It should be clear that by using the stacked array of FIGURES 2 and 2A that any desired phase distribution of the reflected Wave can be obtained at the front of the array merely by opening or shortening the proper ones of the elements 10 in the respective sets of elements formed by the four grids. While a typical grid spacing of M8 has been shown it should be recognized that other spacings may be used as Well as other numbers of grids, instead of the four shown, to obtain other discrete phase shift quantities.

In order to illustrate certain operating principles of the invention, reference is made to FIGURE 3 which shows Sets 1 and 2 of elements of a four grid array, the grids being labelled A, B, C and D. The two sets of elements are adjacent each other in the overall array. When an incident voltage wave from the feed (not shown) is reflected from the same element of the same grid of each set, for example the elements 10 in grid A of Sets 1 and 2, the reflected wave will be in phase and at a maximum perpendicular to the center of the two sets. If, however, as shown in FIGURE 3, an incident voltage wave 22 is reflected from two different elements such as the element 10 in grid A of Set 1 and the element 10 in grid B of Set 2, at any point perpendicular to the center of the two sets the two reflected components will be 90 out of phase. This is shown in FIGURE 3 by the reflected voltage wave 231, from Set 1 and reflected wave 232 from Set 2, where the former leads the latter by 90. The basic 180 phase shift of the incident wave is indicated by the reversal of the direction of the arrow heads on the incident voltage wave 22 and the reflected voltage waves 23. In the case illustrated in FIGURE 3, the maximum addition of the two reflected voltage waves will occur at some other angle where the two components are in phase.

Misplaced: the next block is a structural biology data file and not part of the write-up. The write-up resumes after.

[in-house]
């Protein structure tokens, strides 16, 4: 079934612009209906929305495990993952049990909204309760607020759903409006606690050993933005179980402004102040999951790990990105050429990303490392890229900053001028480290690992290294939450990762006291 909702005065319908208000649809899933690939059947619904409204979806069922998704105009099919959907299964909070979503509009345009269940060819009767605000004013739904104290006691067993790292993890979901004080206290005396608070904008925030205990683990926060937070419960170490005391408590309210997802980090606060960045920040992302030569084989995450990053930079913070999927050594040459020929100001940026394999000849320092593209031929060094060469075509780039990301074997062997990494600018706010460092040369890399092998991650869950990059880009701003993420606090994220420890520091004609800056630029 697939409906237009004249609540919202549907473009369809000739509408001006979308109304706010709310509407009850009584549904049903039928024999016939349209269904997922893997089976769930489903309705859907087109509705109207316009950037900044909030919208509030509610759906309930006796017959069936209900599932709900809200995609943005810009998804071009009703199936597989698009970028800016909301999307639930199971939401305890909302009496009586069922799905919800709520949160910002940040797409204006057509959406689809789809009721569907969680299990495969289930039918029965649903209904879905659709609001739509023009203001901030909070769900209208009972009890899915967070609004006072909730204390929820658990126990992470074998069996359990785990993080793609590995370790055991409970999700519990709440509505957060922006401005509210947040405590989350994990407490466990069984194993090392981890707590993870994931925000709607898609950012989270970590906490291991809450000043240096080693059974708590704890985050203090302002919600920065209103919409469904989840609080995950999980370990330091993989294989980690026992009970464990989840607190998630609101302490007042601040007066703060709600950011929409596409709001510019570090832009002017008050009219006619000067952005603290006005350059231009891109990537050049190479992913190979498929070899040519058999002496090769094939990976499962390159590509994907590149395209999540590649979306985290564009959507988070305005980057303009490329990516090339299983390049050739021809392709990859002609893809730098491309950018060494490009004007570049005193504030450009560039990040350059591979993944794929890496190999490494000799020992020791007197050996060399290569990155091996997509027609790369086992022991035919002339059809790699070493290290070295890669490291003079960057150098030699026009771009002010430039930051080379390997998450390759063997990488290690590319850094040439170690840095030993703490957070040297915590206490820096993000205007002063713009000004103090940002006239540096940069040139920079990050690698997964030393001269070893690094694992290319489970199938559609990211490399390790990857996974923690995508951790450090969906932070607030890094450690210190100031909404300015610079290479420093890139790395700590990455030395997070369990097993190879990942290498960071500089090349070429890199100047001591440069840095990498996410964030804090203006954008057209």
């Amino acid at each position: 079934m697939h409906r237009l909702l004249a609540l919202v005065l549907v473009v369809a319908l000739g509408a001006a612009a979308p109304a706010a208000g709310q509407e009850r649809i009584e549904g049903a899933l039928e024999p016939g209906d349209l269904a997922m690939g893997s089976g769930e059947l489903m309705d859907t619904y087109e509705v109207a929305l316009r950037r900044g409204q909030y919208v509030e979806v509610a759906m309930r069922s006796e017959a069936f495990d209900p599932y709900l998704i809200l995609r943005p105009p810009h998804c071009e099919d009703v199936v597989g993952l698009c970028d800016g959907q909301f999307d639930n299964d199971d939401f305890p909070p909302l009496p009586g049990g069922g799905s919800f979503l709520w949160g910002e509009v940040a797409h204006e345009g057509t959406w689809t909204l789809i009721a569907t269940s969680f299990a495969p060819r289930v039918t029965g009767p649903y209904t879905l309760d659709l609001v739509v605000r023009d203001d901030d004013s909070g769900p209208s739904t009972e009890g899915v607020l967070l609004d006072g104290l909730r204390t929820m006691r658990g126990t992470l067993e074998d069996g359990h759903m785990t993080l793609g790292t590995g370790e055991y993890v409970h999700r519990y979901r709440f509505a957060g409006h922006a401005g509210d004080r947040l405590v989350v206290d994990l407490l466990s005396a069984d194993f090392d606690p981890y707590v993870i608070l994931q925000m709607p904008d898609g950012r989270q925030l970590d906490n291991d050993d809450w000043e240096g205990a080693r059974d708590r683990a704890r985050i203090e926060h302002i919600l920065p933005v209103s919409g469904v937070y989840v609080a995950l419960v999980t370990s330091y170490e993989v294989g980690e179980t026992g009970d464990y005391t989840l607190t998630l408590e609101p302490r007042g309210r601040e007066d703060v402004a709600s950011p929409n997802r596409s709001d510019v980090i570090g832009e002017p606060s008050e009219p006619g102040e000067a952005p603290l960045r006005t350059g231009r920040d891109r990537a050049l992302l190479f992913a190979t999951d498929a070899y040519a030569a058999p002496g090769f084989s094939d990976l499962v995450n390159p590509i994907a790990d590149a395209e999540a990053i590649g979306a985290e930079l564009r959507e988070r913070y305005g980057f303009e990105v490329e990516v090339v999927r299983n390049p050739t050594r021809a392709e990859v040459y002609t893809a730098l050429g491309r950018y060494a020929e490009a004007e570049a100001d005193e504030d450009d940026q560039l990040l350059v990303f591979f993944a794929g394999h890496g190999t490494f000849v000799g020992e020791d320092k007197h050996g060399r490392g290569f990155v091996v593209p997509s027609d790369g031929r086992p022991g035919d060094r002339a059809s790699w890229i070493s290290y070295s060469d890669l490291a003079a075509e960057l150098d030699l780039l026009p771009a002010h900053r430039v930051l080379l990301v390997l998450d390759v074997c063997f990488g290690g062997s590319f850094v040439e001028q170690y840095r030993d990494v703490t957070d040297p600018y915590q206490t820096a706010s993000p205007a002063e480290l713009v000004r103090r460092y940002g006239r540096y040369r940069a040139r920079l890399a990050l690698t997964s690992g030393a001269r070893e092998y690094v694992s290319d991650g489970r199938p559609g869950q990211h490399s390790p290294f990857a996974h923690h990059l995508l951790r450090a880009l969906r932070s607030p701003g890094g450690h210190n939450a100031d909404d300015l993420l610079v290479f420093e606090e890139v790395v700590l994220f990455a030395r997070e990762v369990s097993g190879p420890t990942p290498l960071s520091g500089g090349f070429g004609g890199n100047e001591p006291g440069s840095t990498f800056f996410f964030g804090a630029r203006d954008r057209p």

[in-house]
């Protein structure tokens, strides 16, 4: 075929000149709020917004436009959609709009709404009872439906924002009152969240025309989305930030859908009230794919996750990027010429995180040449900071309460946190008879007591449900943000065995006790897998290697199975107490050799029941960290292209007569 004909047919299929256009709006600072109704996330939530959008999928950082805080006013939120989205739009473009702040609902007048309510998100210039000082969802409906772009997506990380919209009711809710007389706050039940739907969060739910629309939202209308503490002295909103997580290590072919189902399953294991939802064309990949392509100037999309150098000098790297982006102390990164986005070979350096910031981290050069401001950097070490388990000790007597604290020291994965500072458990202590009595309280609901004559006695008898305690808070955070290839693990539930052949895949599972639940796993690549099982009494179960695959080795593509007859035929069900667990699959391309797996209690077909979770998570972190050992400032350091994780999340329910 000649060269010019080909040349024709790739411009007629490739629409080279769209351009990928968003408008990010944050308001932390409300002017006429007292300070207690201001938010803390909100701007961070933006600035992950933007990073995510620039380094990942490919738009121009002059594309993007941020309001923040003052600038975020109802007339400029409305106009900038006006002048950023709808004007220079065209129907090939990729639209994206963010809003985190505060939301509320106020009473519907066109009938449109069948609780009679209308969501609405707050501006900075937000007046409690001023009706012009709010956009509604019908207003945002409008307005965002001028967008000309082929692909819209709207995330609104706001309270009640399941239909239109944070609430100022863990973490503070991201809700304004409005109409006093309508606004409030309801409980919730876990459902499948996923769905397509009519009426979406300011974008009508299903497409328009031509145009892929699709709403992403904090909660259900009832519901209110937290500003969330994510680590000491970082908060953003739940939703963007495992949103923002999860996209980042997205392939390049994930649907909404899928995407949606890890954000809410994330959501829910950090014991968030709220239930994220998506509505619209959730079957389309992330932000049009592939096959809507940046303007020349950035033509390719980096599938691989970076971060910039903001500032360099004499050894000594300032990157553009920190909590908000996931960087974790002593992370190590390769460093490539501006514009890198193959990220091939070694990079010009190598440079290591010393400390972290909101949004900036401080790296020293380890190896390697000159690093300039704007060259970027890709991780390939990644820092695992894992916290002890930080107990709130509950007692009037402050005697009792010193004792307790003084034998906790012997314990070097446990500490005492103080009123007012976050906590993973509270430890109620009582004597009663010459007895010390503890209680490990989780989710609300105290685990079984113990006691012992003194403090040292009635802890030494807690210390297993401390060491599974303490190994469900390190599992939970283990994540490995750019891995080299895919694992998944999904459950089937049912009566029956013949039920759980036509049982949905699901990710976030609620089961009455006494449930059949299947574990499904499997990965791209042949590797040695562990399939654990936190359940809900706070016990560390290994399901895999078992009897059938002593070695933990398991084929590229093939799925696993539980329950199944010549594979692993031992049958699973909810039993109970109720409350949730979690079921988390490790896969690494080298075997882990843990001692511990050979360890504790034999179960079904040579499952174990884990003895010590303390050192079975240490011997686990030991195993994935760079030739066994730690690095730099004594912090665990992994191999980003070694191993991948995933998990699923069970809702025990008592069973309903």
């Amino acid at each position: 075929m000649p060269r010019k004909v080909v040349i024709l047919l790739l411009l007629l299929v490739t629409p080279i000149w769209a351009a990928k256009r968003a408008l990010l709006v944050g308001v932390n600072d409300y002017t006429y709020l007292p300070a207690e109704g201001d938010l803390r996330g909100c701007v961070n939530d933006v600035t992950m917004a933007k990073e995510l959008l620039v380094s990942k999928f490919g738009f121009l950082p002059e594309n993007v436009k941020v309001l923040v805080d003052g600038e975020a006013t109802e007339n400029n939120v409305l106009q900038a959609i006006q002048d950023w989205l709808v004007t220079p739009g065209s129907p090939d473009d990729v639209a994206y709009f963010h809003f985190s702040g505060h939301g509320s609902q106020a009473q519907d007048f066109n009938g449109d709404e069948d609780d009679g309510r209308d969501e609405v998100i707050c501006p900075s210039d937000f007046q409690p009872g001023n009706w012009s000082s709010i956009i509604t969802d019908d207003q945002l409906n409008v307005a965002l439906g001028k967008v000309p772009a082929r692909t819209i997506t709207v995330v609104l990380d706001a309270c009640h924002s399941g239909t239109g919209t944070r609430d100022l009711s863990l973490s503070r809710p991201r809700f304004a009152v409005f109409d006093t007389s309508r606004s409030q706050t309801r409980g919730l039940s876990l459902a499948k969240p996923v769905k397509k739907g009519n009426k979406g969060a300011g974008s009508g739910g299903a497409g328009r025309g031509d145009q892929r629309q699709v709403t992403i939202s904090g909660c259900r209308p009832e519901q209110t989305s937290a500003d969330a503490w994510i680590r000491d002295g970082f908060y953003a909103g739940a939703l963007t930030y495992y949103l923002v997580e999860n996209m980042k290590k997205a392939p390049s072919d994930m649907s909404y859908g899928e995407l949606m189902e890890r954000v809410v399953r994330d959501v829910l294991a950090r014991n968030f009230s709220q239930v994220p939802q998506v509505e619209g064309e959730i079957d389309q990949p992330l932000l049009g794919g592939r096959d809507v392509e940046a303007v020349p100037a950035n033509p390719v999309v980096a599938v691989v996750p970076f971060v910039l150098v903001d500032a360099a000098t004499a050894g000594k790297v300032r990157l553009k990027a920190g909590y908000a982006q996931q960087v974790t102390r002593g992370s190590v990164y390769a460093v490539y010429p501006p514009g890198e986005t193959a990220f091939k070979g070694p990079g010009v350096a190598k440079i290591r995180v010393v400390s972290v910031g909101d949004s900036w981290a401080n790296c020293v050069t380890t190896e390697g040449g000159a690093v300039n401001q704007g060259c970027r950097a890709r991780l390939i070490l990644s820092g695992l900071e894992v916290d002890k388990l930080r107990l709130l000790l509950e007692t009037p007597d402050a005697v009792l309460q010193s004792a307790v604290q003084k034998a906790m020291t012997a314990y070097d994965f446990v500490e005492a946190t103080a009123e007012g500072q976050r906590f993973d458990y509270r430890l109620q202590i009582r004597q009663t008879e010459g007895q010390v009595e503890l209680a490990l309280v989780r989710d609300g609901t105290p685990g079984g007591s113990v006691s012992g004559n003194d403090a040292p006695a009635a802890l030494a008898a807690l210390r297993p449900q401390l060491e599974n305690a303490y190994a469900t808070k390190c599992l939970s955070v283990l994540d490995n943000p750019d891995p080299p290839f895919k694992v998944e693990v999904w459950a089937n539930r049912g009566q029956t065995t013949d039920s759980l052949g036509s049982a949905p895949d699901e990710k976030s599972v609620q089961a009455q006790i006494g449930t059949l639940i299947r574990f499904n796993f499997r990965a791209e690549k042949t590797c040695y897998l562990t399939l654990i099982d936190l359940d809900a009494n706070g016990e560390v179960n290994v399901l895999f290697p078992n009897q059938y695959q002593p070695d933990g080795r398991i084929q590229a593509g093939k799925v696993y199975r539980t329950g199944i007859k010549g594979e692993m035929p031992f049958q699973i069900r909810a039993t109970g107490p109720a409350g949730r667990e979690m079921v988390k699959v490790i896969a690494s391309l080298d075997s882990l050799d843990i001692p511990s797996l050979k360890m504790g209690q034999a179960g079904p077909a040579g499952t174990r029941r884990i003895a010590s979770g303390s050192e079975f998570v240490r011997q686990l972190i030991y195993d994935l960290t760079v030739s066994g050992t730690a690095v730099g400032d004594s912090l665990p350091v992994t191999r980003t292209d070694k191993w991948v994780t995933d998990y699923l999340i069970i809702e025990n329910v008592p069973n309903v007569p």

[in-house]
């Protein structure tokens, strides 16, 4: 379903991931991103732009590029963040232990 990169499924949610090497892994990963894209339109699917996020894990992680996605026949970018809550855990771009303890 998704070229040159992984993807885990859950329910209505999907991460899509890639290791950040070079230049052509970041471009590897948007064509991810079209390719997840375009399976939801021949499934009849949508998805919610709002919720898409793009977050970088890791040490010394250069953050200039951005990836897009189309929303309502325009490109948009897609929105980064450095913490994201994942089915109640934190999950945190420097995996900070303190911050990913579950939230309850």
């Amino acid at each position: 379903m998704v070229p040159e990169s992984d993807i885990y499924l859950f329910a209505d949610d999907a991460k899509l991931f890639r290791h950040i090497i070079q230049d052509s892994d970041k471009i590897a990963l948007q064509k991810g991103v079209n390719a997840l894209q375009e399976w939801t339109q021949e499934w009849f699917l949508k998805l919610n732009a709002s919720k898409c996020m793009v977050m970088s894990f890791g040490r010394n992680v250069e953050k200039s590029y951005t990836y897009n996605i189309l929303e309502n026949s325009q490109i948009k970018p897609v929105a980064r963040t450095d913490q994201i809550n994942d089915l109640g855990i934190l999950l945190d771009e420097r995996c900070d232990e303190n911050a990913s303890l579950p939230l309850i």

If the incident wave 22 has a 90 phase differential when impinging on Set 1 and Set 2 of the array, which effect is produced for example by offsetting the feed element 14 from the central position or modifying its beam, the effect of reflecting from the element in grid A of Set 1 an element in grid B of Set 2 would be to produce two reflected components which are in phase perpendicularly to the center of the two sets in a broadside antenna pattern.

For an incident wave with a 180 phase differential between Set 1 and Set 2, a broadside maximum can be obtained by reflecting the incident wave off the element in grid A of Set 1 and the element in grid C of Set 2. Thus, various phase distributions of the reflected waves can be obtained not only by selecting the element in the various grids A, B, C and D which is to be shorted but also by varying the phase of the incident energy on the grid structures at adjacent Sets of elements.

FIGURES 4 and 5 illustrate the principles of a general method for selecting the open and short settings of the various elements of an array to obtain the desired phase distribution of the reflected wave.